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Zionism, The Post-Zionists and Myth:
A Critique

Shlomo Sharan
Policy Paper No. 134, 2001


Serious students of mythology, among them Ernst Cassirer, Henry Tudor and others agree that myths belong to the major forms of human culture along with art, language, religion, music and science. They all provide the symbols needed to give expression to Man’s interpretation of the world.

By contrast with the prevailing scholarly view of myth, a number of sociologists whose published works are collectively called “Post-Zionist” in outlook, regularly employ the term myth in its primitive and pejorative sense of fraud and deception. Each and every one of the central conceptions of Zionism is labeled by Post-Zionist writers as “myth” in its negative connotation. Post-Zionist writers even accuse Zionism of purposely and systematically “commissioning” great poets, scholars, educators, writers, etc. to disseminate Zionist ideology to justify its egregiously immoral act of occupying Arab territory in Palestine/Israel. The Zionist organization, it is asserted, made every effort to establish a “mythical” continuity between bygone eras of Jewry and contemporary Israel. By so doing, Zionism sought to brainwash Israel-born generations of Jewish youth, that they were the true descendants of earlier generations of Jews who cherished a love of Zion since Biblical antiquity. According to the Post-Zionist interpretation of history, the Jews who came to Palestine/Israel were merely a random collection of immigrants, and their sabra offspring were no more than second-generation immigrants. The notion that they belong to an ancient Jewish People that has returned to claim sovereignty over its historic homeland, is, in their eyes, merely one of the myths disseminated by Zionism.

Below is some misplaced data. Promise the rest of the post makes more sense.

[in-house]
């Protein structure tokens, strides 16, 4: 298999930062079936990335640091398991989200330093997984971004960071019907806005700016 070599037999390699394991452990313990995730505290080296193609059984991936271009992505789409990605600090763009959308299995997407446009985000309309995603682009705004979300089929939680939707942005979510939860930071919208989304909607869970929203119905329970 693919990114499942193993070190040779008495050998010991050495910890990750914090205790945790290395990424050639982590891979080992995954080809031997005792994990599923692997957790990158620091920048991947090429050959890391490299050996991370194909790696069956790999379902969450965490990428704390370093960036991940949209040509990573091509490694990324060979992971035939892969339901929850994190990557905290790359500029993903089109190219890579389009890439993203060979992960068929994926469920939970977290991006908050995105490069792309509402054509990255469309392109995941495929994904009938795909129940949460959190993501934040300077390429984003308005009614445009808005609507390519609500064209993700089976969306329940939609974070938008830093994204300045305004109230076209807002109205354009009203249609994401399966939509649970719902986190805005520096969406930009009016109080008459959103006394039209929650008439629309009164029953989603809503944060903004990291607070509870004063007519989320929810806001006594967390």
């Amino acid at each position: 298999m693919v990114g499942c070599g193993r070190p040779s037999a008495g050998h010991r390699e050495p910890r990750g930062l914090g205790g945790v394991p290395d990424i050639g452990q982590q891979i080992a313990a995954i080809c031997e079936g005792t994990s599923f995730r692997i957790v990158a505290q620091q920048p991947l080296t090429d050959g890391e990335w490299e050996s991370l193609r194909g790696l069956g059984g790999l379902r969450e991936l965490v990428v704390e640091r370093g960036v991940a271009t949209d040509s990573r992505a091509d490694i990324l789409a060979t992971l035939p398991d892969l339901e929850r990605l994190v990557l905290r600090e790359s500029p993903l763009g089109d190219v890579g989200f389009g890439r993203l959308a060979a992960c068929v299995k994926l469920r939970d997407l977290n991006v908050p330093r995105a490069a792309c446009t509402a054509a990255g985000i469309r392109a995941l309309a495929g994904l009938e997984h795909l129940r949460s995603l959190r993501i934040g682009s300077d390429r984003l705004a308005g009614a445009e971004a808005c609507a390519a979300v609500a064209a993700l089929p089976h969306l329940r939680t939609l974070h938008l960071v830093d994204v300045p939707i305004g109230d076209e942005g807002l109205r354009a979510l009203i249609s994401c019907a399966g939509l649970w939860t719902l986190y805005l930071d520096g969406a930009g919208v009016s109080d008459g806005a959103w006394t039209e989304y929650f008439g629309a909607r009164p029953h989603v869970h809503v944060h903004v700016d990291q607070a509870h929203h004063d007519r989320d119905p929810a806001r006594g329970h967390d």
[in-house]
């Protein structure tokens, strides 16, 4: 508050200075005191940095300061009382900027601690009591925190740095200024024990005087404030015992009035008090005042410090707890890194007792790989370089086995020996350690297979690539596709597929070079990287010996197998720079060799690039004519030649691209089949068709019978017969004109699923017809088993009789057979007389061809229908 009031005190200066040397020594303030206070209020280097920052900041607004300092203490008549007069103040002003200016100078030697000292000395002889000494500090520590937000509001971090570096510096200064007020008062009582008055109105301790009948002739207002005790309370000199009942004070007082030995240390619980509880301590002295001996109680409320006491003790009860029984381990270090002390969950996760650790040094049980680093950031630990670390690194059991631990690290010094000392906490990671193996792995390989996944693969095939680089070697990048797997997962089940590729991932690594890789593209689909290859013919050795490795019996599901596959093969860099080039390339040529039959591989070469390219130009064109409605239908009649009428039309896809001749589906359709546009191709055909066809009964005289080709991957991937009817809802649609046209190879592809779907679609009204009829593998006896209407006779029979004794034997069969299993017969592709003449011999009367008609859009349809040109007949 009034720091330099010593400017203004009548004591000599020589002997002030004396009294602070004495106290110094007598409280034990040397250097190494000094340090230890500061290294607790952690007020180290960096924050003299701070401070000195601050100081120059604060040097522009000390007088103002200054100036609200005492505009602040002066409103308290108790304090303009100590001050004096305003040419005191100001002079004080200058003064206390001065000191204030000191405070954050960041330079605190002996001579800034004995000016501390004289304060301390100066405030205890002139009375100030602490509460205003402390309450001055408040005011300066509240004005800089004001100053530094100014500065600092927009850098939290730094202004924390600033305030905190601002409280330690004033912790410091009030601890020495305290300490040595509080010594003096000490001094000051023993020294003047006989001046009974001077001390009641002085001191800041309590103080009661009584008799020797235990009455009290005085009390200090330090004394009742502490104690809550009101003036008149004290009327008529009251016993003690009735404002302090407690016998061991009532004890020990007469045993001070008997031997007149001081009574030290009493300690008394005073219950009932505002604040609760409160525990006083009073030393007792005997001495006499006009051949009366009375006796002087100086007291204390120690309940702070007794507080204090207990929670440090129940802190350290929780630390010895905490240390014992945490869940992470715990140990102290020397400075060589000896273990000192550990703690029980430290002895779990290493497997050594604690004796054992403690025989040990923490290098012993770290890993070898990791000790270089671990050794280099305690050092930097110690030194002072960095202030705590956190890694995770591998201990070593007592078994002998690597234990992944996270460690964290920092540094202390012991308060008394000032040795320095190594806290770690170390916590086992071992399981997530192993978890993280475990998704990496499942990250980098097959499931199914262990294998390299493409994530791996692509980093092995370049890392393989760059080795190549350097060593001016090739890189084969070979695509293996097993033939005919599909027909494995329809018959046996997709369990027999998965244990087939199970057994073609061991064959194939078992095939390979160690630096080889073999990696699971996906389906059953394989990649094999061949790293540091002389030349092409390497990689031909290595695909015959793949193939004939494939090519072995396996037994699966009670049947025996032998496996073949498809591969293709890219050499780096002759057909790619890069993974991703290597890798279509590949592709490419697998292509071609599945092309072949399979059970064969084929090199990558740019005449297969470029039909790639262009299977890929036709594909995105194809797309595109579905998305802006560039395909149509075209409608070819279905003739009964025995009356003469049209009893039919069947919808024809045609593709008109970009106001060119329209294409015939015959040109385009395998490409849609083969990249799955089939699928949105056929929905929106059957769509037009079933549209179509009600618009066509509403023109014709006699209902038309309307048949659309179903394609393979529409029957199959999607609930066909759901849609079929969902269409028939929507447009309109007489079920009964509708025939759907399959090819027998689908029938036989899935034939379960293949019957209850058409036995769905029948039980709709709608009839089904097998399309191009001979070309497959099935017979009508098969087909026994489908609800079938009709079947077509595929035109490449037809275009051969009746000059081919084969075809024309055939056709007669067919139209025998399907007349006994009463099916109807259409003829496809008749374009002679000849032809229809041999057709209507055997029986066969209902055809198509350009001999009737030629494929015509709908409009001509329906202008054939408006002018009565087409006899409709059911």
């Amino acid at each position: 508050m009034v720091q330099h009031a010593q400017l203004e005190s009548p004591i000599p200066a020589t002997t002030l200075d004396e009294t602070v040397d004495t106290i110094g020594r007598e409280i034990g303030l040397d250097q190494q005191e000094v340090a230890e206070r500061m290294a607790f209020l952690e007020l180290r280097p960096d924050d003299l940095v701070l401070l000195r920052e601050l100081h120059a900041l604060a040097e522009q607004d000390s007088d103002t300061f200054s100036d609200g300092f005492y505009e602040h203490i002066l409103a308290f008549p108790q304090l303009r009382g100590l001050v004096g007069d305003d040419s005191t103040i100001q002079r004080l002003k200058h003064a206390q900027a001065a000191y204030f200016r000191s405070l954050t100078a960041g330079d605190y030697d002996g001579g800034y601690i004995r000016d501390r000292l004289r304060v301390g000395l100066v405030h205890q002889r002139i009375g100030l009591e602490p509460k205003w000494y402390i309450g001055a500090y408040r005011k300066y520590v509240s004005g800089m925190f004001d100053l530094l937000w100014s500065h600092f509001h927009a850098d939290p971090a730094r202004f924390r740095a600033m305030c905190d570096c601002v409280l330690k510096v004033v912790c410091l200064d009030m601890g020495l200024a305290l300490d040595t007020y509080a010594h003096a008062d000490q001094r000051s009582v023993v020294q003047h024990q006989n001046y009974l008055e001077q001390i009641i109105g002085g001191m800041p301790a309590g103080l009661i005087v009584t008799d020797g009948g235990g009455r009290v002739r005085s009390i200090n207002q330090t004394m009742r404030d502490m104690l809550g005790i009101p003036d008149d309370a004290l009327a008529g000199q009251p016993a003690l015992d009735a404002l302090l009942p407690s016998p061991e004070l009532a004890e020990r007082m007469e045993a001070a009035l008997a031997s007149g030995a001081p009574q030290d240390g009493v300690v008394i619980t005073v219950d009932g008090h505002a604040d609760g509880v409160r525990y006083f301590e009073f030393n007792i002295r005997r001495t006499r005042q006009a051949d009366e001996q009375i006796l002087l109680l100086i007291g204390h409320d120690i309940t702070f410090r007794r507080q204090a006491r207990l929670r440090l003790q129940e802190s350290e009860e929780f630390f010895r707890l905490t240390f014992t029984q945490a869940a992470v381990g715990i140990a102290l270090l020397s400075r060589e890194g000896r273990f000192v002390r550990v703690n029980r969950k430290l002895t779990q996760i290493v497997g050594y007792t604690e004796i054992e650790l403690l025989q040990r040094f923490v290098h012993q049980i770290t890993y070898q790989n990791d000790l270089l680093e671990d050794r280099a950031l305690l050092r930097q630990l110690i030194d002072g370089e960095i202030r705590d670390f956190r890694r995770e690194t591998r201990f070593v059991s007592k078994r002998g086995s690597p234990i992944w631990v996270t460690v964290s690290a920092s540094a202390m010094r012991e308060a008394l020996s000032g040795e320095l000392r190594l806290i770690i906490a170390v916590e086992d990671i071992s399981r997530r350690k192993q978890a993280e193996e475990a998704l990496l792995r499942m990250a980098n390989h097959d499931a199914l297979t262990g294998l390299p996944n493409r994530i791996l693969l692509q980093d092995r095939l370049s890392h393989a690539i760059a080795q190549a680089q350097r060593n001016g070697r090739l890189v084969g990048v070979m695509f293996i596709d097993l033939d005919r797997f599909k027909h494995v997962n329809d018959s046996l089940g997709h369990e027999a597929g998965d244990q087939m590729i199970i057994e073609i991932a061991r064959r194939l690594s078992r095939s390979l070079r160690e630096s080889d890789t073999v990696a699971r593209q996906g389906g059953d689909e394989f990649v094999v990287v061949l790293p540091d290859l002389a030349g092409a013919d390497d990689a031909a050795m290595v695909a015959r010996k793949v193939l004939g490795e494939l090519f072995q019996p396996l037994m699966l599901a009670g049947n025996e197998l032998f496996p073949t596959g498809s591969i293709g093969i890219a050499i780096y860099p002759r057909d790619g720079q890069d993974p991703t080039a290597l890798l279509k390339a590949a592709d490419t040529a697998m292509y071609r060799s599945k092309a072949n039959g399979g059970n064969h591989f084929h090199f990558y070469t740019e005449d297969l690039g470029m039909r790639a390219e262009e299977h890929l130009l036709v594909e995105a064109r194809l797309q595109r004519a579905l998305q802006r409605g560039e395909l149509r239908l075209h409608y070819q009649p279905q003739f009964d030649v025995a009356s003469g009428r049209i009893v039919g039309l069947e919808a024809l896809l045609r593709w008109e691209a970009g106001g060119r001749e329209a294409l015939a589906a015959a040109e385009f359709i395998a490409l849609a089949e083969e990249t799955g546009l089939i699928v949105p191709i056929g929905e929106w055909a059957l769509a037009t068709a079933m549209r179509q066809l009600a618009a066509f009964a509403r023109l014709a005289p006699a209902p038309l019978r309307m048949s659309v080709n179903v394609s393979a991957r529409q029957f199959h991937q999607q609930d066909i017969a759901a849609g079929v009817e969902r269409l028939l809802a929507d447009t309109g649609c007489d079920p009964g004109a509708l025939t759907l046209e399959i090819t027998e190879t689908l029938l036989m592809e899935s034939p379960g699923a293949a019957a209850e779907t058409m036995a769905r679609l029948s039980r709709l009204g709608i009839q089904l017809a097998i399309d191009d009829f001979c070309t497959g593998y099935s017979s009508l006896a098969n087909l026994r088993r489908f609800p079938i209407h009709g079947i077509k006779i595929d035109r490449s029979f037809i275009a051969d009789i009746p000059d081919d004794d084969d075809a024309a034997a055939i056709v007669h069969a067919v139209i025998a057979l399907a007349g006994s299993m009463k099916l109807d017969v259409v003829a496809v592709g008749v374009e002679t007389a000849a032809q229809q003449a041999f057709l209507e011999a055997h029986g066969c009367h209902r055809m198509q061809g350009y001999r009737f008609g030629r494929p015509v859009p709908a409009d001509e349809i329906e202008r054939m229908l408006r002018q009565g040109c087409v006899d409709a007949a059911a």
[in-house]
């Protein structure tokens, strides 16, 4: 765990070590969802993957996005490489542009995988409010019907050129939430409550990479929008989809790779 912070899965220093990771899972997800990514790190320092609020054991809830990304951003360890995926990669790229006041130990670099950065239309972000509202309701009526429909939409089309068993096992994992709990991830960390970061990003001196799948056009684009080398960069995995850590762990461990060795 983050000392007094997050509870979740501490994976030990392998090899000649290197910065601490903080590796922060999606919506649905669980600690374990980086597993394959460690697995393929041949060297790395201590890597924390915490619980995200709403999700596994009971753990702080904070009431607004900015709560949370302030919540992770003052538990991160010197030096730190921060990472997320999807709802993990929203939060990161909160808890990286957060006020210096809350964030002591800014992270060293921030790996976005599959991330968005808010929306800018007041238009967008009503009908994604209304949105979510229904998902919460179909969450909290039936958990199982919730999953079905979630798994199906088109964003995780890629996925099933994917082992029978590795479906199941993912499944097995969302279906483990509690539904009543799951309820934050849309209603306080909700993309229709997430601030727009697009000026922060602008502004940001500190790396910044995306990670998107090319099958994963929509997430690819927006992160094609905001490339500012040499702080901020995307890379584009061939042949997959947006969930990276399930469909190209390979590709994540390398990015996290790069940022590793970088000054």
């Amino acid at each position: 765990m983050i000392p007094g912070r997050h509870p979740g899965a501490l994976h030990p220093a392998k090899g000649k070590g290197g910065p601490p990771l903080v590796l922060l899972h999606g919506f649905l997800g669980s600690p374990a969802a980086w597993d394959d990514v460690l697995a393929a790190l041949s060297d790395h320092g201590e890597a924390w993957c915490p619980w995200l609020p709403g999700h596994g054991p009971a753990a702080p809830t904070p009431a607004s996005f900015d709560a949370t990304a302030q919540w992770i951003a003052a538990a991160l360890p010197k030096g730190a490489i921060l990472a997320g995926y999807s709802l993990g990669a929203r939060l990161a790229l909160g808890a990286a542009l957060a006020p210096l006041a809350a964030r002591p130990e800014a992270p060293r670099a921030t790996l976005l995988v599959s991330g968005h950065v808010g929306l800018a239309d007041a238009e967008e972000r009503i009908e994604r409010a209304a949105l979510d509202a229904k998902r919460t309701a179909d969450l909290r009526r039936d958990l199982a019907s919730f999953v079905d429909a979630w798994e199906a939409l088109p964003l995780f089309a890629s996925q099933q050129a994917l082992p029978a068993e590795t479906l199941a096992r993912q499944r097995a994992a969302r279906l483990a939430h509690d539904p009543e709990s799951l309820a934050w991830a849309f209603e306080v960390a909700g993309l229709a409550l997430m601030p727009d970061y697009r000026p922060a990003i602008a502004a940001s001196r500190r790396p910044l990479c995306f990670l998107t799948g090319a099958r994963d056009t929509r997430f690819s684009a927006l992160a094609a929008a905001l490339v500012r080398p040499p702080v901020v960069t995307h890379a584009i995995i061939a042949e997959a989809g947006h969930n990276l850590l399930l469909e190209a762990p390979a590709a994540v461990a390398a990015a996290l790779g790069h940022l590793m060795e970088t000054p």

This conception of the Zionist “mythology” reflects the influence of post-modernist deconstructionism that rejects concepts of historical continuity as mythical falsehood. History is an arbitrary concatenation of separate events whose so-called continuity is an illusion of mythical thinking stemming from the ideology of the interpreter. There is no continuity in Jewish history, and contemporary Jewish youth are not heir to any historical tradition. Those ideas merely serve the purpose of Zionist political propaganda, claim Post-Zionists.

No evidence is ever cited by any of these authors to support their allegations made about Zionist propaganda and the “commissioning” of famous writers and scholars to produce their works on behalf of some Zionist “propaganda machine.” Indeed, hundreds of documents found in archives by the sociologist Oz Almog and others who investigated the letters and other writings of Jewish youth in Palestine/Israel from 1920 to 1960, approximately, were remarkable for their outspoken devotion to, and support of, Zionist ideals. In light of the short shrift that post-modern individualism gives to any sense of collective responsibility by Jews or anyone else, the Sabras’ devotion to Zionism can be “explained” by Post-Zionists only as the product of Zionist brainwashing by its commissioned agents.

The Post-Zionists denounce Zionism for asserting the significance of Jewish historical continuity, for “brainwashing” Jewish youth into thinking that they are walking in the footsteps of their forebears from ancient times, and for calling upon Jewry to assume collective responsibility for its historical fate instead of worshiping radical individualism. These accusations bears all of the earmarks of classical anti-Semitism, to wit: Jewry and Zionism allegedly commit a crime by transmitting their “myths” to the next generation, while all the nations of the world consider that task to be their moral and historical obligation to their offspring in order to preserve and enhance the meaning of their human and national existence. The implication of Post-Zionist thinking is that the accepted norms of national behavior are to be denied to the Jewish People.

These claims place Post-Zionism unequivocally in the anti-Zionist camp. They also express a strange kind of anti-Jewish nihilism that deserves to be relegated to the category of Jewish self-hatred, regrettably rampant in Israel’s universities and colleges.

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